PETER HITCHENS says University Challenge questions have are too dullApril 3, 2021
Your anti-woke starter for ten! PETER HITCHENS claims University Challenge questions have become too dull and obscure… so he’s come up with his own
In a recent column, PETER HITCHENS complained that BBC2’s University Challenge had become ‘dull’ – with contestants ‘asked to identify bits of garage music, Jupiter’s moons, obscure women mathematicians, African flags or dense scientific puzzles’.
With apologies to Jeremy Paxman and the students from Magdalene College, Cambridge, and the University of Warwick who compete in tomorrow’s 50th final, Peter presents his own characteristically provocative quiz…
PETER HITCHENS complained that BBC2’s University Challenge had become ‘dull’ with contestants ‘asked to identify bits of garage music, Jupiter’s moons, obscure women mathematicians, African flags or dense scientific puzzles’
Your anti-woke starter for ten!
1 Who wanted to name Heathrow Airport after Princess Diana?
2 Which party leader got taxpayers to fork out £1,700 a month in interest on a £350,000 mortgage – on his second home?
3 Which future Prime Minister became a Trotskyist at Oxford?
4 Thousands fled from Communist East Germany over the Berlin Wall to the West – and millions more probably wanted to. But which Briton actually fled to East Germany – and then fled back to Britain – in 1977?
5 Which song, containing the disturbing lines ‘Your love for me is way outta line. You’re much too young’, and ‘You led me to believe you’re old enough to give me Love / And now it hurts to know the truth’, was No 1 in the UK pop music chart in 1968 and again in the Top 10 in 1974?
6 Who stood for the Oxford Union presidency as an ‘environmentalist’ after failing to win as a Tory?
7 Which current Tory Cabinet Minister once said: ‘All I can say, looking at [Tony] Blair is, what’s not to like?’
8 Which Defence Secretary had to be smuggled out of Portsmouth Dockyard in 1981 after being booed, jeered and pelted with missiles by workers?
9 Which politician, who closed down a large part of Britain’s railway system (and who also introduced traffic wardens and parking meters), skipped the country in 1975 – by train – to avoid a huge tax bill, and took refuge in Monaco?
10 Which rock star, now in his late 70s and a multi-millionaire, once told a judge: ‘We are not old men. We are not worried about petty morals.’
11 Who told the Inland Revenue (now HMRC) that he thought ‘I didn’t owe them a penny because I lived near the seaside’?
12 Which radio station broadcast on 266 metres on the medium wave?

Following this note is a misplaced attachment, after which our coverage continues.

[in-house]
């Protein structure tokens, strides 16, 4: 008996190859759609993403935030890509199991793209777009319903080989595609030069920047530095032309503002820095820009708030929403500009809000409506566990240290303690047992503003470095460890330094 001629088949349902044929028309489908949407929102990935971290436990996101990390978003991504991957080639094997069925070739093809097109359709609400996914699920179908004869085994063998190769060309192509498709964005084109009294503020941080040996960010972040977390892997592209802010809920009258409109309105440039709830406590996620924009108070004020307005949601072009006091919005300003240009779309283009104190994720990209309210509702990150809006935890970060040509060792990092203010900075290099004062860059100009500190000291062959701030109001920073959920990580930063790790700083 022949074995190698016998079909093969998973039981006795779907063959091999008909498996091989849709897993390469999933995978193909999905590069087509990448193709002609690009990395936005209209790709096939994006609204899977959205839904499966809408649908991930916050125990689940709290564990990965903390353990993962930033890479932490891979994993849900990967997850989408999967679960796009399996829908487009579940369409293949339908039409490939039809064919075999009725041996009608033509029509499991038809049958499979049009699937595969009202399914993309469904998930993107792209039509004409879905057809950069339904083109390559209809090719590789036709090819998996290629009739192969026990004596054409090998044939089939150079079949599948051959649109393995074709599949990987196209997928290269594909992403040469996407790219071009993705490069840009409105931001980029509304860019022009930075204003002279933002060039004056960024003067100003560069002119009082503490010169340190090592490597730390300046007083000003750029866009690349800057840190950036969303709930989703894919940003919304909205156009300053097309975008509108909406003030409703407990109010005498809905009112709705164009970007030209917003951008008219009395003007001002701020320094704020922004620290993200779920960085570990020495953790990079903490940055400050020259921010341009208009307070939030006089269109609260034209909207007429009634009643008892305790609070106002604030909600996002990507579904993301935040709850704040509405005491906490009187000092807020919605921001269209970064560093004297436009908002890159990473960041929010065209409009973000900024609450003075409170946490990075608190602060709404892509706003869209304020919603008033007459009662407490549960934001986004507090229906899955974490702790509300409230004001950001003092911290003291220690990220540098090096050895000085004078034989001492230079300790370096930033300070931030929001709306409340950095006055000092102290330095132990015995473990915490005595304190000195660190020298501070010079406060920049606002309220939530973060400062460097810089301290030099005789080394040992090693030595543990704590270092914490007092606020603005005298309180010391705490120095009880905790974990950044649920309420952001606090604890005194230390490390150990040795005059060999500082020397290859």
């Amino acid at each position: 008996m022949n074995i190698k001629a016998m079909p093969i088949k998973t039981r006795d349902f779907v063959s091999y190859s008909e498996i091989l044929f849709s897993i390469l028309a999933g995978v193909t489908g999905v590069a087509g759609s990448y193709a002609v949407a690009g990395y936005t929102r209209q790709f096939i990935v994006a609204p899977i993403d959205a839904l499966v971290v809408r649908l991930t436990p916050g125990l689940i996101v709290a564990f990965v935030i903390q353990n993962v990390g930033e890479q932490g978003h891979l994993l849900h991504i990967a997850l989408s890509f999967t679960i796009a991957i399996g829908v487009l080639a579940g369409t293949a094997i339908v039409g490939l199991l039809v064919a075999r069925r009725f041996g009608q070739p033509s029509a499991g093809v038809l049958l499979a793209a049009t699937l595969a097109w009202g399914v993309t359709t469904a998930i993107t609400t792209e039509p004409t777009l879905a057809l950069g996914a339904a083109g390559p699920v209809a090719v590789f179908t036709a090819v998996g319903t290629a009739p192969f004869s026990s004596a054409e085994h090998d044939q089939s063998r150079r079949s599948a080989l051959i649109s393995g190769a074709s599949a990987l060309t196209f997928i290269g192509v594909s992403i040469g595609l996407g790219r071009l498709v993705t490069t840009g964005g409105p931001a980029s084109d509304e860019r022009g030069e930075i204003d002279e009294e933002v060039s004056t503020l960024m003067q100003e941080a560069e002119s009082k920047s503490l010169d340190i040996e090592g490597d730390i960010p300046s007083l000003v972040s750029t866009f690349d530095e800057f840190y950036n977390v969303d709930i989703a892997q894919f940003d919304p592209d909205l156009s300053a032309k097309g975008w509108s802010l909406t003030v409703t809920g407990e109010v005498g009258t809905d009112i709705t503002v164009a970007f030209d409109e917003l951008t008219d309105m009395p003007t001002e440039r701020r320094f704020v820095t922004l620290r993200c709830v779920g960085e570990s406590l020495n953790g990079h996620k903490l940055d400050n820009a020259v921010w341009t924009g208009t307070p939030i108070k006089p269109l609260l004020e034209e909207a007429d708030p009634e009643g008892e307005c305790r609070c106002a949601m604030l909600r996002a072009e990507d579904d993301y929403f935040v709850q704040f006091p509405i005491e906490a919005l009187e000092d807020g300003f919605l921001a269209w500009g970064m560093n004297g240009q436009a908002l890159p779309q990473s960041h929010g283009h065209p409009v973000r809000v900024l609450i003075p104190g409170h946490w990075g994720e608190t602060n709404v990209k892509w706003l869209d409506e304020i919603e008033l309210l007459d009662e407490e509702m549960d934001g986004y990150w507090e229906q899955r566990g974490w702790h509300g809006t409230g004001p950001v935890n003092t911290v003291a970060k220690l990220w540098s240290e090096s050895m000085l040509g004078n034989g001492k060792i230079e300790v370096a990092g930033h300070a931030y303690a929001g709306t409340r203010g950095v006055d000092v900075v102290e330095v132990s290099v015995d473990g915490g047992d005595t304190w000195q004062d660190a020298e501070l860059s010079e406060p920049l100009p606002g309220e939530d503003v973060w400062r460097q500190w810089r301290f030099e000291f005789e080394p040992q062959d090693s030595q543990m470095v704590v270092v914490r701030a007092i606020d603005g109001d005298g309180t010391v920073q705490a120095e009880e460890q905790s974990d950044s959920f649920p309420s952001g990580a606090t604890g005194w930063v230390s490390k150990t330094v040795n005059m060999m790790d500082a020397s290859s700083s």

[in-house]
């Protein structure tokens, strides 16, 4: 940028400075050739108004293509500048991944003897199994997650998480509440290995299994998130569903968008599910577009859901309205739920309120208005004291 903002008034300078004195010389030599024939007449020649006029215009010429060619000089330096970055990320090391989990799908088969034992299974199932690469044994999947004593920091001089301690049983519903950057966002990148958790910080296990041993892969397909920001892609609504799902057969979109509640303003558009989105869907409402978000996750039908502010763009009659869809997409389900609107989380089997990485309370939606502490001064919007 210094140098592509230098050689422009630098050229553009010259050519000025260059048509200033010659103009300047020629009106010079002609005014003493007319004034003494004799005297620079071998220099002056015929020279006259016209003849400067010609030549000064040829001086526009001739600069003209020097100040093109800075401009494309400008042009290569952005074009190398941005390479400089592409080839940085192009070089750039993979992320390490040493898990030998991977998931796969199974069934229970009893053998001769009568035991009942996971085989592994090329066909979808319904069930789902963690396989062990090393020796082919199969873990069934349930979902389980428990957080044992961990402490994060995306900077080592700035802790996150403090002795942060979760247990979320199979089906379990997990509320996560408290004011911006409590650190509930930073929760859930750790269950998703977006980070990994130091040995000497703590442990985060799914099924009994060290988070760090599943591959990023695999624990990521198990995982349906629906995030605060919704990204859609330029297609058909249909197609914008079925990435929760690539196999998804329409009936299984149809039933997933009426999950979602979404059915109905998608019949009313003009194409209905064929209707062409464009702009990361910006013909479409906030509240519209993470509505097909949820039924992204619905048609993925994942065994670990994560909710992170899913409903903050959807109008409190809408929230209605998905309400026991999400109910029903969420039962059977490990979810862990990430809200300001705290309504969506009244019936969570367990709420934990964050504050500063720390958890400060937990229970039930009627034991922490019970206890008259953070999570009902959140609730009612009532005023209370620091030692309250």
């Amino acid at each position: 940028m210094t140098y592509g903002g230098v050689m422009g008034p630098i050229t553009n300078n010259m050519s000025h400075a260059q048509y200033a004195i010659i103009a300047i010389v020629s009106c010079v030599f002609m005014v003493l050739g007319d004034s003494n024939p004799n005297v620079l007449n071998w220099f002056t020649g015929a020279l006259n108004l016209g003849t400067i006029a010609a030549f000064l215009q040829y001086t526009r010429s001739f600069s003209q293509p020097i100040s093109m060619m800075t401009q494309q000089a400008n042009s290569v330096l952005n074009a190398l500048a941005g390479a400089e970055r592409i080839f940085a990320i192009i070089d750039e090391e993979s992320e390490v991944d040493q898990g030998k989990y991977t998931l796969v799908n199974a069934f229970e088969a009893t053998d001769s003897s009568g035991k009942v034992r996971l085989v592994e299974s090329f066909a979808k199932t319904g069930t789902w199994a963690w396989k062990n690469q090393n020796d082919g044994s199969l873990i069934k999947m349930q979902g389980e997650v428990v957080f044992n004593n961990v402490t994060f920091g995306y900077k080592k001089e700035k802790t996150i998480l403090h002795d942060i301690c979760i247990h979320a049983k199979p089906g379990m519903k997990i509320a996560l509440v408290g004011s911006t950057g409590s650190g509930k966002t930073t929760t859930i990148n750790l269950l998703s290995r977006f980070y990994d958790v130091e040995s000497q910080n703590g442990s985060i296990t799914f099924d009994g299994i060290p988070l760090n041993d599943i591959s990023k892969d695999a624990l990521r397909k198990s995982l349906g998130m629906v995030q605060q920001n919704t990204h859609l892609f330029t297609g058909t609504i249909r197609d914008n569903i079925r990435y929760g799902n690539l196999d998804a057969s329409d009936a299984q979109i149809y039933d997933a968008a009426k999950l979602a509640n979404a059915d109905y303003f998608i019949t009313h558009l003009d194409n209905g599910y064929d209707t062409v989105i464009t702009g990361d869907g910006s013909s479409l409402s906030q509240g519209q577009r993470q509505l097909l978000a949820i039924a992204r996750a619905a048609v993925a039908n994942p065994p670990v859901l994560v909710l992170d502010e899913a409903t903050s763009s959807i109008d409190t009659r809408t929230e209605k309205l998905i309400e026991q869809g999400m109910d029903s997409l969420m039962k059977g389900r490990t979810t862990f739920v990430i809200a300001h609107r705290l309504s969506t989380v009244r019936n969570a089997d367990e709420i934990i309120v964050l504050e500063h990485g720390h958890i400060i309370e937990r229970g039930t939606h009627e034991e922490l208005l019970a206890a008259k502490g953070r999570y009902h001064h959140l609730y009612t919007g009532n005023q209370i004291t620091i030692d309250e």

13 Who or what were ‘Hullabaloo [right] and Custard’?
14 Which British Prime Minister said ‘I see myself as the big fat spider in the corner of the room. Sometimes I speak when I’m asleep’?
15 Who, when stopped by a policeman for reckless driving and told he might have killed someone, responded: ‘Young man, I kill thousands of people every night’?
16 When was the last time the British Navy fought the French Navy?
17 Why did Winston Churchill (top right) arrive too early for his meeting at sea with Franklin Roosevelt off Newfoundland in 1941, and have to steam in circles for two hours in the battleship HMS Prince of Wales?
18 Why does Madrid, which is on roughly the same longitude as Exeter, observe the same time as Berlin, many hundreds of miles further east?
19 Where can you look into Tomorrow from Yesterday?
1 William Hague.
2 David Cameron.
3 Tony Blair.
4 Miners’ union leader Arthur Scargill’s aide Maurice Jones (Communist editor of the union newspaper Yorkshire Miner) who claimed political asylum there.
5 Young Girl by Gary Puckett and the Union Gap.
6 Alexander Boris de Pfeffel Johnson.
7 Michael Gove.
8 John Nott.
9 Ernest Marples, Tory Minister of Transport in the 1960s.
10 The Rolling Stones’ Keith Richards (or Keith Richard, as he was at the time – he had dropped the ‘s’ because it didn’t sound ‘cool enough’, before later reinstating it).
11 Ken Dodd.
12 Radio London, or ‘Big L’, one of the pirate stations which flourished in the 1960s.
13 Kangaroos used as mascots for BBC1 and BBC2 during the launch of the BBC’s second TV channel in 1964.
14 Harold Wilson.
15 Marshal of the Royal Air Force Sir Arthur ‘Bomber’ Harris, in charge of Britain’s wartime bombing of Germany.
16 At Mers-el-Kebir on the North African coast in 1940. Churchill was afraid France’s fleet would end up in German hands, and ordered British ships to shell French ones to prevent this. More than 1,000 French sailors died.
17 The two leaders were using different time zones. Churchill was using the time observed in British Imperial Newfoundland; Roosevelt was following the later US Eastern time observed in the US Navy.
18 Because the Spanish dictator General Franco was trying to suck up to Hitler in 1940. Franco had refused to give Nazi Germany any material help, so he adopted their time zone in the hope that it would placate the Fuhrer. It didn’t. But Spain is still on Berlin time, which partly explains the Spanish habit of eating very late in the evening.
19 In the middle of the Bering Strait, where the International Date Line separates Siberia and Alaska, so that it is Monday morning in Tomorrow Island when it is the previous Sunday afternoon in Yesterday Island. The two islands, also known as Great and Little Diomede, are less than three miles apart.
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